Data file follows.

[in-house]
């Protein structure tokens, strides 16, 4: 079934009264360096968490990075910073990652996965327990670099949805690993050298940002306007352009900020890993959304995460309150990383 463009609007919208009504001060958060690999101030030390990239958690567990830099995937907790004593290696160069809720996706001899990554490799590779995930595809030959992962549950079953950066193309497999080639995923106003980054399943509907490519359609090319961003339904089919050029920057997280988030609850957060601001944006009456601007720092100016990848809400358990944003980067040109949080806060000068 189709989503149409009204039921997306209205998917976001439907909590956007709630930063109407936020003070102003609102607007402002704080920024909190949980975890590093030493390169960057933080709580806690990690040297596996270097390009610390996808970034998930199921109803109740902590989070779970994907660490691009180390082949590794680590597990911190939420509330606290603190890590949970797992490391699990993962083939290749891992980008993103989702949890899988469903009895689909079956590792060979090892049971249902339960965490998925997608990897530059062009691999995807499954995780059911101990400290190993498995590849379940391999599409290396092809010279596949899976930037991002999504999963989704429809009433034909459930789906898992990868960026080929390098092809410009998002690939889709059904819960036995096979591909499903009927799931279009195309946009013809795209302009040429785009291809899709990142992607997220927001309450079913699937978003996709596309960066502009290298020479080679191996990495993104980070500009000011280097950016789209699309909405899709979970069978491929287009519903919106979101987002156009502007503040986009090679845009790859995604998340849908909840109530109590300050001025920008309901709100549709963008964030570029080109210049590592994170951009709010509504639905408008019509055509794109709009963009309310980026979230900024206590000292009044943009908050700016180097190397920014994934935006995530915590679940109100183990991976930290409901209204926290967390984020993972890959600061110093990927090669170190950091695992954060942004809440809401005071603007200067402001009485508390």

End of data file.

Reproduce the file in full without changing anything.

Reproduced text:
[in-house]
């Protein structure tokens, strides 16, 4: 079934009264360096968490990075910073990652996965327990670099949805690993050298940002306007352009900020890993959304995460309150990383 463009609007919208009504001060958060690999101030030390990239958690567990830099995937907790004593290696160069809720996706001899990554490799590779995930595809030959992962549950079953950066193309497999080639995923106003980054399943509907490519359609090319961003339904089919050029920057997280988030609850957060601001944006009456601007720092100016990848809400358990944003980067040109949080806060000068 189709989503149409009204039921997306209205998917976001439907909590956007709630930063109407936020003070102003609102607007402002704080920024909190949980975890590093030493390169960057933080709580806690990690040297596996270097390009610390996808970034998930199921109803109740902590989070779970994907660490691009180390082949590794680590597990911190939420509330606290603190890590949970797992490391699990993962083939290749891992980008993103989702949890899988469903009895689909079956590792060979090892049971249902339960965490998925997608990897530059062009691999995807499954995780059911101990400290190993498995590849379940391999599409290396092809010279596949899976930037991002999504999963989704429809009433034909459930789906898992990868960026080929390098092809410009998002690939889709059904819960036995096979591909499903009927799931279009195309946009013809795209302009040429785009291809899709990142992607997220927001309450079913699937978003996709596309960066502009290298020479080679191996990495993104980070500009000011280097950016789209699309909405899709979970069978491929287009519903919106979101987002156009502007503040986009090679845009790859995604998340849908909840109530109590300050001025920008309901709100549709963008964030570029080109210049590592994170951009709010509504639905408008019509055509794109709009963009309310980026979230900024206590000292009044943009908050700016180097190397920014994934935006995530915590679940109100183990991976930290409901209204926290967390984020993972890959600061110093990927090669170190950091695992954060942004809440809401005071603007200067402001009485508390």